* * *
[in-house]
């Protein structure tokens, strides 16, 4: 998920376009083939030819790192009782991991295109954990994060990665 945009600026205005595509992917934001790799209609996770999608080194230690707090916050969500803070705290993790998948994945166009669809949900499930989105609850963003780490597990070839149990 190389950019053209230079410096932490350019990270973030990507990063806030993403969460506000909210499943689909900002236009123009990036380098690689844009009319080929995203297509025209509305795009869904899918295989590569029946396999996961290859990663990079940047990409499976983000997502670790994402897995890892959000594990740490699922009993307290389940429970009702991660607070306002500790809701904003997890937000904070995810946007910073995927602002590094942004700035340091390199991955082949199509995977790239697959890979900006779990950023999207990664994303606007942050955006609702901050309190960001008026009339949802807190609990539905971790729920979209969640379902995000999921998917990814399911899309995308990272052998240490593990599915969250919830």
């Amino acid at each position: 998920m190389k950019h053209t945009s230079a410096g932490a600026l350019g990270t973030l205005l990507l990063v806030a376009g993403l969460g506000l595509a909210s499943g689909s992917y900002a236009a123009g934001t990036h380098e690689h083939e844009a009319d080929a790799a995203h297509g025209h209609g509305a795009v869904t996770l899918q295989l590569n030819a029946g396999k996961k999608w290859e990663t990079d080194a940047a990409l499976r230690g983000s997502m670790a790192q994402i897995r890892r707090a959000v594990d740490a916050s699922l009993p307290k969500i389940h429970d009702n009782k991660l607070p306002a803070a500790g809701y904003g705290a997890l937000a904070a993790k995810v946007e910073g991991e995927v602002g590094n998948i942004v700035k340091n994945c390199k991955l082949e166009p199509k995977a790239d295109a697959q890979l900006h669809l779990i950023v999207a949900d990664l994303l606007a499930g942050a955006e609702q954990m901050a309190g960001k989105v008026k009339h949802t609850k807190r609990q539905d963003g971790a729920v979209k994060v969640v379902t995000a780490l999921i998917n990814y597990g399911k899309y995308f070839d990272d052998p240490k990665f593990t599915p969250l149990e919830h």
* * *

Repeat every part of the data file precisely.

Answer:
[in-house]
């Protein structure tokens, strides 16, 4: 998920376009083939030819790192009782991991295109954990994060990665 945009600026205005595509992917934001790799209609996770999608080194230690707090916050969500803070705290993790998948994945166009669809949900499930989105609850963003780490597990070839149990 190389950019053209230079410096932490350019990270973030990507990063806030993403969460506000909210499943689909900002236009123009990036380098690689844009009319080929995203297509025209509305795009869904899918295989590569029946396999996961290859990663990079940047990409499976983000997502670790994402897995890892959000594990740490699922009993307290389940429970009702991660607070306002500790809701904003997890937000904070995810946007910073995927602002590094942004700035340091390199991955082949199509995977790239697959890979900006779990950023999207990664994303606007942050955006609702901050309190960001008026009339949802807190609990539905971790729920979209969640379902995000999921998917990814399911899309995308990272052998240490593990599915969250919830």
């Amino acid at each position: 998920m190389k950019h053209t945009s230079a410096g932490a600026l350019g990270t973030l205005l990507l990063v806030a376009g993403l969460g506000l595509a909210s499943g689909s992917y900002a236009a123009g934001t990036h380098e690689h083939e844009a009319d080929a790799a995203h297509g025209h209609g509305a795009v869904t996770l899918q295989l590569n030819a029946g396999k996961k999608w290859e990663t990079d080194a940047a990409l499976r230690g983000s997502m670790a790192q994402i897995r890892r707090a959000v594990d740490a916050s699922l009993p307290k969500i389940h429970d009702n009782k991660l607070p306002a803070a500790g809701y904003g705290a997890l937000a904070a993790k995810v946007e910073g991991e995927v602002g590094n998948i942004v700035k340091n994945c390199k991955l082949e166009p199509k995977a790239d295109a697959q890979l900006h669809l779990i950023v999207a949900d990664l994303l606007a499930g942050a955006e609702q954990m901050a309190g960001k989105v008026k009339h949802t609850k807190r609990q539905d963003g971790a729920v979209k994060v969640v379902t995000a780490l999921i998917n990814y597990g399911k899309y995308f070839d990272d052998p240490k990665f593990t599915p969250l149990e919830h």